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Society: The Three Phases Of The French Revolution

In December that year, at the Battle of Austerlitz, Oudinot insisted on leading the division in person, despite having been shot in the thigh two weeks earlier. His grenadiers were kept in reserve for most of the battle, but saw heavy fighting in the latter stages, as Napoleon completed the destruction of the Allied left wing.

At the siege of Danzig in 1807, General Oudinot’s division had the unusual distinction of capturing an enemy warship – a British sloop, that had run aground trying to resupply the city. A month later at Friedland, Oudinot and his grenadiers were under Marshal Lannes’ command, and played a crucial role holding up the Russian army… until Napoleon arrived to deal a decisive blow.

During the 1809 war with Austria, Oudinot was wounded once more at the Battle of Aspern. When Marshal Lannes died of his wounds, Napoleon chose Oudinot to succeed him as commander of Second Corps. He led his new corps with such success at Wagram six weeks later, that Napoleon attributed victory to Masséna… and Oudinot.

A week later he became one of three new Marshals: ‘one for France, one for the army, one for friendship’. Oudinot: the army’s choice – fearless and much loved, a man whose courage inspired all around him. He later received an additional reward – the title Duke of Reggio. In 1812 Marshal Oudinot led Second Corps into Russia, but was wounded again at Polotsk, and handed over command to General Saint-Cyr. If you want to know more about these types of concept then ask reader can be the place to read insightful answers.

Ten weeks later he was back with his corps, marching south to join up with Napoleon’s army on its retreat from Moscow. Oudinot’s men were shocked when they saw their old comrades from the main column: they looked more like fugitives than soldiers of the Grande Armée. Since Oudinot’s Second Corps was in better shape than most, it formed the vanguard for the desperate crossing of the Berezina River.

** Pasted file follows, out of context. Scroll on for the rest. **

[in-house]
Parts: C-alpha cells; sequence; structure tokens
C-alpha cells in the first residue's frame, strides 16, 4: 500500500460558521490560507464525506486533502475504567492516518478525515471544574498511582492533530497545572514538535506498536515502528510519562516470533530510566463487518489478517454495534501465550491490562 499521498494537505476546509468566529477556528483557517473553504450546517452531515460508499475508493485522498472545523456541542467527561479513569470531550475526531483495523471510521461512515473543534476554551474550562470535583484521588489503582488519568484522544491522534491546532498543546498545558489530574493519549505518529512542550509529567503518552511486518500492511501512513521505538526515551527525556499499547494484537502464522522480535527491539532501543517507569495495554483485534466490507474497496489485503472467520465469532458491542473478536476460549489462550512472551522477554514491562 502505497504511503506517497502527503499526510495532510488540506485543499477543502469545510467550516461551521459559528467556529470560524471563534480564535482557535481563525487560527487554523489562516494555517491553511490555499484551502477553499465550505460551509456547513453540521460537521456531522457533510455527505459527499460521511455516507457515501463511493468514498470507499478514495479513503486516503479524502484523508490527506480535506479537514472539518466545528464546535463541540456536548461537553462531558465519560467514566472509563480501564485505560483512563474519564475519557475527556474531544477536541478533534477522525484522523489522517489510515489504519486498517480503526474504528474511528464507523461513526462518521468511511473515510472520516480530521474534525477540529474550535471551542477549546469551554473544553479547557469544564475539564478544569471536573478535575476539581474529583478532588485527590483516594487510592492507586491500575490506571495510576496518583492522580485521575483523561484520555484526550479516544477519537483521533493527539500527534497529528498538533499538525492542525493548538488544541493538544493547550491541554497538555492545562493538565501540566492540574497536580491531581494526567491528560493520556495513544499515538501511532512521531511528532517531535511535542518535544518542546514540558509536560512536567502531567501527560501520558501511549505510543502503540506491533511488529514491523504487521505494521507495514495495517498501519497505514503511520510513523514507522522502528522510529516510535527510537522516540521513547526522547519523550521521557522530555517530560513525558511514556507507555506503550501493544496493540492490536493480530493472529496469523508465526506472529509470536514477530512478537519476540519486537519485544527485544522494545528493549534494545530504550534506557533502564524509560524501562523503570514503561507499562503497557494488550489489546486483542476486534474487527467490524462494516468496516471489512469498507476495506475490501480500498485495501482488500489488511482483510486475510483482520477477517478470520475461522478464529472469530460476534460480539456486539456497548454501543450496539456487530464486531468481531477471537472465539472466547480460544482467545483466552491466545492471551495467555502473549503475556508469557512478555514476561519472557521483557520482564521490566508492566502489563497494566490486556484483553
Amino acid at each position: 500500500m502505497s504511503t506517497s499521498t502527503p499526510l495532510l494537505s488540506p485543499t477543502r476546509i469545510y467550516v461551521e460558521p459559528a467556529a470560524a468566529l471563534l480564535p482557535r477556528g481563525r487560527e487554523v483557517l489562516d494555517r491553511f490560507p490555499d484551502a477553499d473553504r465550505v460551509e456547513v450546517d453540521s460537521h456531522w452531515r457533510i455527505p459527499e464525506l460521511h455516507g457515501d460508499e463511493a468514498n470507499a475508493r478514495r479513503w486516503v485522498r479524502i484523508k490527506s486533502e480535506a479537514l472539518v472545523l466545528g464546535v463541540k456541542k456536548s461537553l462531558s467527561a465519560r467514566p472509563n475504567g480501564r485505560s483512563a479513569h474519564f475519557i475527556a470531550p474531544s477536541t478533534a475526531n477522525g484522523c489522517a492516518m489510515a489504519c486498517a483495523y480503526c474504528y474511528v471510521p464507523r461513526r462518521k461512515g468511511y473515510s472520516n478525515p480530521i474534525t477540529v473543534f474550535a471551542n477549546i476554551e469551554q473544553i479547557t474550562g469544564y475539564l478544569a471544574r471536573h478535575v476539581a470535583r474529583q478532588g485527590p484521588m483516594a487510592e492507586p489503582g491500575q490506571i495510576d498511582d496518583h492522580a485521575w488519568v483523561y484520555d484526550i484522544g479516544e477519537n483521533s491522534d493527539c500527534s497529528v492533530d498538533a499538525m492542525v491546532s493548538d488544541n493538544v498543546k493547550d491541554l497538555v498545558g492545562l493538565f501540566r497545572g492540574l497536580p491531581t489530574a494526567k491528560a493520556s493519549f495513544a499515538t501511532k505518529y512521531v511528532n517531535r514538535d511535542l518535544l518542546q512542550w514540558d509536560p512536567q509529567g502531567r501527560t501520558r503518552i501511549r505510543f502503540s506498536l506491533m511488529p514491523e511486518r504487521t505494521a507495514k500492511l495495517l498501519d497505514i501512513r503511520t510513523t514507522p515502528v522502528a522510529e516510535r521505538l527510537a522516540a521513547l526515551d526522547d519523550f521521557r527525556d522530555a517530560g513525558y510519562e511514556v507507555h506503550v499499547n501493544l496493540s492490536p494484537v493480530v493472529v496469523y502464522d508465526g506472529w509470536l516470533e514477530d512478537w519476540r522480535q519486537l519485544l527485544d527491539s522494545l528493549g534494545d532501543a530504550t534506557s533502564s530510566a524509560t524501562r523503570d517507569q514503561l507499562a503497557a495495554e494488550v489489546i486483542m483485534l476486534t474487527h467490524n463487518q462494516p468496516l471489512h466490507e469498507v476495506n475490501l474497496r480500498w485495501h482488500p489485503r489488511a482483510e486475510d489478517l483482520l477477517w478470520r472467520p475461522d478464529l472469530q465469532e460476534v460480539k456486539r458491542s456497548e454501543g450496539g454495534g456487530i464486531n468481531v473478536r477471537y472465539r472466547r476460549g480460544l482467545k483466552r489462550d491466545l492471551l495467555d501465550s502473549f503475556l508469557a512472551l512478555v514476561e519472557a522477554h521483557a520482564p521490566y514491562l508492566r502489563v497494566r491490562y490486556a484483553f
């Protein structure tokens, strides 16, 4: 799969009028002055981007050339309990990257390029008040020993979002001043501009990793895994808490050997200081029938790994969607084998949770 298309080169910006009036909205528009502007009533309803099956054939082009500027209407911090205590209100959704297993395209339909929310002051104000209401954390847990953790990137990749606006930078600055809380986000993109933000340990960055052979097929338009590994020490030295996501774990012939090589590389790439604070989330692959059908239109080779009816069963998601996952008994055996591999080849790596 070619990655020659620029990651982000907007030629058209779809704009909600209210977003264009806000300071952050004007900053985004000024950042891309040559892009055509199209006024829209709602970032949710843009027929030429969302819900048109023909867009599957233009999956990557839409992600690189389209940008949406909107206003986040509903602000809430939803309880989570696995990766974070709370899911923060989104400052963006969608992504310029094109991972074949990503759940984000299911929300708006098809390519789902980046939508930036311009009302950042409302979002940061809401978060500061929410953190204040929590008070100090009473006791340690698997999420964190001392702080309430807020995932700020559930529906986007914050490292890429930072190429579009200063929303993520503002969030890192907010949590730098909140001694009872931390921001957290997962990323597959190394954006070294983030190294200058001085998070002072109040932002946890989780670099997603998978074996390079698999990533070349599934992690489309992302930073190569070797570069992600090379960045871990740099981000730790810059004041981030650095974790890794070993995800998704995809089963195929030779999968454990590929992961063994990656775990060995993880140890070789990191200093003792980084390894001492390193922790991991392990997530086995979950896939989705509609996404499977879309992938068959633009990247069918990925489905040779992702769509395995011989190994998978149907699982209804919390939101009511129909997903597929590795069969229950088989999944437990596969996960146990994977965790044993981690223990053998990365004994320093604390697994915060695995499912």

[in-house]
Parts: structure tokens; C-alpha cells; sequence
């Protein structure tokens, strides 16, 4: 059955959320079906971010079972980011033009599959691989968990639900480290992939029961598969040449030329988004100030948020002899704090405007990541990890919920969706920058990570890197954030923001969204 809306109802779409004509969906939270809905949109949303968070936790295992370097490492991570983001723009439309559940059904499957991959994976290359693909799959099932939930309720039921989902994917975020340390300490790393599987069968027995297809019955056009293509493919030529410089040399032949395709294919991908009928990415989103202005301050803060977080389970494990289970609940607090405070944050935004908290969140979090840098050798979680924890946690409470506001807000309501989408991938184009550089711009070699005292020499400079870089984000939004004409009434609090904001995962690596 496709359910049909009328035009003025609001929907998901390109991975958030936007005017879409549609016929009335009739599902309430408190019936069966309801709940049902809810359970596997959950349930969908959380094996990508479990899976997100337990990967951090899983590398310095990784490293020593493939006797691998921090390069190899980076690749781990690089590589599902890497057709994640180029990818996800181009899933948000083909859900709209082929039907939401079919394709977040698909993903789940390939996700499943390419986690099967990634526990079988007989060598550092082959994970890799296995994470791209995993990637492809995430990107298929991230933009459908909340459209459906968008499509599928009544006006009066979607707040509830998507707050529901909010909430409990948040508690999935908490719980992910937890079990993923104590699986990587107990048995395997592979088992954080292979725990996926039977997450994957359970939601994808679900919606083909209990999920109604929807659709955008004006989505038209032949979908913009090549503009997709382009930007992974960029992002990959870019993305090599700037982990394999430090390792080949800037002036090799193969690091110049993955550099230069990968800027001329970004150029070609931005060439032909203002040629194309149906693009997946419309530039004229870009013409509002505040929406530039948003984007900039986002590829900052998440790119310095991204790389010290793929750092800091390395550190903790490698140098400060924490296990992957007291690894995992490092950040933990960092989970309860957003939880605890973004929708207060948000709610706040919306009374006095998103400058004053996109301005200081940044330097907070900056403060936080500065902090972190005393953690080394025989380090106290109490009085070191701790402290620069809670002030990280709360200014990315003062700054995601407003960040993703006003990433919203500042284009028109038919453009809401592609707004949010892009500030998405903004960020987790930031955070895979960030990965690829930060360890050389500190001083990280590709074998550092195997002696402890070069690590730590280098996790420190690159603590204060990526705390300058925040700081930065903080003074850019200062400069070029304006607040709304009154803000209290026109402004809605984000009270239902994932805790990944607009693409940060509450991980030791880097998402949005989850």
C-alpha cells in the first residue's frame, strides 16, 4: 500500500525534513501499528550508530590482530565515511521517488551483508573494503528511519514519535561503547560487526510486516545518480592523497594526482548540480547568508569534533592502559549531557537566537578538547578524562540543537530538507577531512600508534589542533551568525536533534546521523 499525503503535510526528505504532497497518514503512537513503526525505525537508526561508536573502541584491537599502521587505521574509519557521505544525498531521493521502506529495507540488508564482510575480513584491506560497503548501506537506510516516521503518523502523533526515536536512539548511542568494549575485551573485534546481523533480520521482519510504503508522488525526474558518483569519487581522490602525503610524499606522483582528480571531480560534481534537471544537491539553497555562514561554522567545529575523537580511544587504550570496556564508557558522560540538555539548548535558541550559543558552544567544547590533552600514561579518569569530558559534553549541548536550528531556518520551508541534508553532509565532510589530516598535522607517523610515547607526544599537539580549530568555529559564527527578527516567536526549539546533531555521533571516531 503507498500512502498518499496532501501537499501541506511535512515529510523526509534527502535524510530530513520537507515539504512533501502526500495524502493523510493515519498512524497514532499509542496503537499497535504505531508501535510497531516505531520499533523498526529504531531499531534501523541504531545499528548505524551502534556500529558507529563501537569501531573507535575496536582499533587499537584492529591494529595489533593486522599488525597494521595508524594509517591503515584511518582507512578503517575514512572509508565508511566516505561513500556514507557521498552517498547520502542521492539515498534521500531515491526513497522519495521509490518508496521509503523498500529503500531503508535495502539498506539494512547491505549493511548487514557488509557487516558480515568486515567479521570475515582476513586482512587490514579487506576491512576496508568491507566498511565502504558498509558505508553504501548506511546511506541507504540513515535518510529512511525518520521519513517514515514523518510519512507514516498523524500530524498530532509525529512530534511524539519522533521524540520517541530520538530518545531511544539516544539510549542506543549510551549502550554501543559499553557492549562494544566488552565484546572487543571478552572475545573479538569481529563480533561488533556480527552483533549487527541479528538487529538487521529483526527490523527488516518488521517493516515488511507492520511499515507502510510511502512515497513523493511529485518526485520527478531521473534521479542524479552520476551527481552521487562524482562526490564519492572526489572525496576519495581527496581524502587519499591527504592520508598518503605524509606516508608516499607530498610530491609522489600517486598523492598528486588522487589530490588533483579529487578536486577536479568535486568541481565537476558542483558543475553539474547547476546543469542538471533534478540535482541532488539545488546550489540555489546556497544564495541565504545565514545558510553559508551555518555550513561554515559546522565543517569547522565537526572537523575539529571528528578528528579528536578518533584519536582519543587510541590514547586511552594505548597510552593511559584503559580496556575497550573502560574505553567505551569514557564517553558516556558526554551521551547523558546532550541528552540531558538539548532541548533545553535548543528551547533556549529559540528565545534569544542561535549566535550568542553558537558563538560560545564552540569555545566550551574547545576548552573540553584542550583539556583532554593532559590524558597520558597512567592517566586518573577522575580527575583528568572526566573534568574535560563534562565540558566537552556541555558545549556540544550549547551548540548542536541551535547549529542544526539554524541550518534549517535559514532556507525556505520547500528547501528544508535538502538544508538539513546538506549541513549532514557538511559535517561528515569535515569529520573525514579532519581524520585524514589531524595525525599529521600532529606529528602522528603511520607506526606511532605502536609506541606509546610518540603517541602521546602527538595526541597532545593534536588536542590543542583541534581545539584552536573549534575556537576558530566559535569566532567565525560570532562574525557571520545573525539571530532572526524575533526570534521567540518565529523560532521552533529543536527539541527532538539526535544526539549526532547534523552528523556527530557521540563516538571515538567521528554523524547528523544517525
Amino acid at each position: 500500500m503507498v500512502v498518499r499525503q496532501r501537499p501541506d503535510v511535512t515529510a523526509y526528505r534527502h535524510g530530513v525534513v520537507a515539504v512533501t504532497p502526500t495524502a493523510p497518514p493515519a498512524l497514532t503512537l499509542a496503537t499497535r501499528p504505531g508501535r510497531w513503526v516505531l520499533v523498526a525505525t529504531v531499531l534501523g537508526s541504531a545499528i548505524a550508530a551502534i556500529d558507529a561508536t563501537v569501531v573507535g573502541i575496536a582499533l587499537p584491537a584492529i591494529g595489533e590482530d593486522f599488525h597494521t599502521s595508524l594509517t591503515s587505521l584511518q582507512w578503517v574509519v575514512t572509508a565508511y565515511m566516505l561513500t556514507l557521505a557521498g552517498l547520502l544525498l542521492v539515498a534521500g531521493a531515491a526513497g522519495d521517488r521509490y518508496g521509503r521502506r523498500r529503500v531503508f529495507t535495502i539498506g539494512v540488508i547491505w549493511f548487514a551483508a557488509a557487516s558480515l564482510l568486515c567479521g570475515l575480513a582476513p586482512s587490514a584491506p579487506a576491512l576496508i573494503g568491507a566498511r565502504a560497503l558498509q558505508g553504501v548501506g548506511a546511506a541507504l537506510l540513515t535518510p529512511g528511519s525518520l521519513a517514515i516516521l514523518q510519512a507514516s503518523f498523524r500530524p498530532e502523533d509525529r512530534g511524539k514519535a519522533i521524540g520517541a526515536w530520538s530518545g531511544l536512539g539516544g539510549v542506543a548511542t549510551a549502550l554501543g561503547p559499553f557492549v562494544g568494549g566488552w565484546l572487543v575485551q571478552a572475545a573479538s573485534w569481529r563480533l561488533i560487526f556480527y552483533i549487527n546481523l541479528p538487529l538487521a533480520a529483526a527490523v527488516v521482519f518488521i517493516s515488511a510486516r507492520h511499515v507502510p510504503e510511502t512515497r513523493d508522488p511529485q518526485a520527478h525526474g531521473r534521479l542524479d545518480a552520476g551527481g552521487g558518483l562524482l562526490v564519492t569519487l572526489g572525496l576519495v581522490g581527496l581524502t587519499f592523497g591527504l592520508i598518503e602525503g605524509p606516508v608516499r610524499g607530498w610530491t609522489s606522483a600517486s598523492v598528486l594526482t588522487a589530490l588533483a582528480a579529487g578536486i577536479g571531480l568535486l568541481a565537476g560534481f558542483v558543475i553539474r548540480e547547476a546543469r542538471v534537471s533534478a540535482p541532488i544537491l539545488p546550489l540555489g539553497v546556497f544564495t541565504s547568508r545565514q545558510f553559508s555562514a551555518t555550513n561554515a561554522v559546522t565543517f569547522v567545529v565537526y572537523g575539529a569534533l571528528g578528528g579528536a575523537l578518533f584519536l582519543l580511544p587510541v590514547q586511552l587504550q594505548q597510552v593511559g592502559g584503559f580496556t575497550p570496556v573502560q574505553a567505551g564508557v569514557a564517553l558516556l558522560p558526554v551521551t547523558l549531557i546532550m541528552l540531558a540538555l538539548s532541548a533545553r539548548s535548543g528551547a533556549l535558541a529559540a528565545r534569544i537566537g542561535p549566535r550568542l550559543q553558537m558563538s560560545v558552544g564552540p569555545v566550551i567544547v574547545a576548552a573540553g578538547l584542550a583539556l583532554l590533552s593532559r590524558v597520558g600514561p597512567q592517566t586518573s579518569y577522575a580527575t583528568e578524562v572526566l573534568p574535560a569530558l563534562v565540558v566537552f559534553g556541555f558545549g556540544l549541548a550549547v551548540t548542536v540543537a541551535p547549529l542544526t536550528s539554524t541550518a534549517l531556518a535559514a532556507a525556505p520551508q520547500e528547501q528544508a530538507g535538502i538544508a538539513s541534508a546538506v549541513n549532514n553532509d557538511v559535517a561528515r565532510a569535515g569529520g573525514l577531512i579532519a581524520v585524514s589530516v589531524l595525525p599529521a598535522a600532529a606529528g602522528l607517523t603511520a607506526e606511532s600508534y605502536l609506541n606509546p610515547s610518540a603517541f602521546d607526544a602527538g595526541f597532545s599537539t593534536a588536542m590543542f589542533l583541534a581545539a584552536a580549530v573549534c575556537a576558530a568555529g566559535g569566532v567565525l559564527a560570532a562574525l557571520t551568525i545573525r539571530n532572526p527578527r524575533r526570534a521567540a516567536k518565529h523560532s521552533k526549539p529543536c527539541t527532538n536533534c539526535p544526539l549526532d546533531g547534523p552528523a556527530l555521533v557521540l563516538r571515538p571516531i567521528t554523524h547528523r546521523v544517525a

But the next day, in bitter fighting to hold the bridgehead against the Russians, Oudinot was shot from his saddle. He was carried back to a cottage with a serious gunshot wound, but then he and his party became surrounded by Cossacks. Oudinot asked for his pistols and, “from his bed, aiming through an opening opposite, began firing at the Cossacks.”

They were rescued by friendly troops just in time. Oudinot was back with the Grande Armée in Germany in 1813. In August, Napoleon ordered him to lead an advance on Berlin, but he was defeated by Bernadotte’s Army of the North at Grossbeeren. He then retreated in the wrong direction, causing Napoleon to remark, “It’s truly difficult to have less brains than the Duke of Reggio”. In Oudinot’s defence, he’d probably been given an impossible task – insufficient men to take on a strong opponent, bad weather, terrible roads, and he himself unwell – possibly not yet recovered from his ordeal in Russia.

Napoleon put Oudinot back where he was most effective, leading troops in combat under his close supervision. At Leipzig, he commanded two divisions of the Young Guard, engaged in heavy fighting on the southern front for two days.

Oudinot continued to serve the Emperor courageously and loyally as a corps commander in the final campaign of 1814 – but in April, he was one of several Marshals to confront Napoleon with the reality of his position, and force his abdication.

When Napoleon returned from exile in 1815, Oudinot refused to break his new oath to the monarchy, but declared neutrality, telling Napoleon, “Since I shall not serve you, Sire, I shall serve no-one.”

He continued to hold senior commands under the Bourbons. By one estimate, Oudinot was wounded 36 times in his military career, more than any other Marshal. Here are just 20 that we found details for… A fellow officer, who bathed with him at a spa after the war, saw the scars on his body and observed, “He was little more than a colander.”

Ironically, Oudinot was also one of the longest-lived Marshals, dying aged 80, while serving as Governor of Les Invalides. 11. Marshal Victor Claude Victor-Perrin was an experienced soldier by the time of the French Revolution, a sergeant with 8 years’ service in the Grenoble Artillery Regiment. . If you seriously have some doubts over facts head over to ask read and just ask a question, you will get different answers.

The Revolutionary Wars brought the opportunity for rapid promotion, and by 1793 he was commanding an infantry battalion at the Siege of Toulon. He led a daring night assault on British defences alongside the army’s artillery chief, a young Major Bonaparte. Both men were wounded, but the attack was a success, and both were quickly promoted to brigadier general.

Victor served under General Bonaparte in Italy, and turned out to be a brilliant brigade commander. In 1800, he distinguished himself at the Battle of Marengo, where his command of the left wing won particular praise from Napoleon. But Victor did not hide his disapproval of Napoleon’s quest for political power, and as a result, received relatively minor roles under the new regime.

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